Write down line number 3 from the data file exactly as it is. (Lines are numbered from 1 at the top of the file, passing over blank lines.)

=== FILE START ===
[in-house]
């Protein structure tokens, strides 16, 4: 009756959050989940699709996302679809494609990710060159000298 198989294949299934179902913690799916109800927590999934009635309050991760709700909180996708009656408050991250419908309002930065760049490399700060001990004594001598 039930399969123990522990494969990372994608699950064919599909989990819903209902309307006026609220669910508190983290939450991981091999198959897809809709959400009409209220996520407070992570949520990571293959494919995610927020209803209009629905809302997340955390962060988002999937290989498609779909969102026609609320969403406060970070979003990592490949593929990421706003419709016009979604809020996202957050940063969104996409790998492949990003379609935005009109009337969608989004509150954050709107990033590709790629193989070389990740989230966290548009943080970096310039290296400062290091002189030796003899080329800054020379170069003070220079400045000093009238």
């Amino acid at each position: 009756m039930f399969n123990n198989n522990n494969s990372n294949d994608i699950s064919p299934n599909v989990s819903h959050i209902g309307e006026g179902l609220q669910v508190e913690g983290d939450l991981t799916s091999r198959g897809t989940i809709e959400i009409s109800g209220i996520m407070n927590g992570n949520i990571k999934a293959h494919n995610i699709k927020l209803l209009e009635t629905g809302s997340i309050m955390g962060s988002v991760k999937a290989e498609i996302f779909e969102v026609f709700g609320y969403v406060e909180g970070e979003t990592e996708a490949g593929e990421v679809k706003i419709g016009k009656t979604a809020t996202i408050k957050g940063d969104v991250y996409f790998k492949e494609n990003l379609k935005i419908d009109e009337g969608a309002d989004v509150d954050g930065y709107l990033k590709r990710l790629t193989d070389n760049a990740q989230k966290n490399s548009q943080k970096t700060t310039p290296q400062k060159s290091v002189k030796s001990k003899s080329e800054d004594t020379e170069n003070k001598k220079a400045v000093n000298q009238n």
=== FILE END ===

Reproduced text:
């Amino acid at each position: 009756m039930f399969n123990n198989n522990n494969s990372n294949d994608i699950s064919p299934n599909v989990s819903h959050i209902g309307e006026g179902l609220q669910v508190e913690g983290d939450l991981t799916s091999r198959g897809t989940i809709e959400i009409s109800g209220i996520m407070n927590g992570n949520i990571k999934a293959h494919n995610i699709k927020l209803l209009e009635t629905g809302s997340i309050m955390g962060s988002v991760k999937a290989e498609i996302f779909e969102v026609f709700g609320y969403v406060e909180g970070e979003t990592e996708a490949g593929e990421v679809k706003i419709g016009k009656t979604a809020t996202i408050k957050g940063d969104v991250y996409f790998k492949e494609n990003l379609k935005i419908d009109e009337g969608a309002d989004v509150d954050g930065y709107l990033k590709r990710l790629t193989d070389n760049a990740q989230k966290n490399s548009q943080k970096t700060t310039p290296q400062k060159s290091v002189k030796s001990k003899s080329e800054d004594t020379e170069n003070k001598k220079a400045v000093n000298q009238n």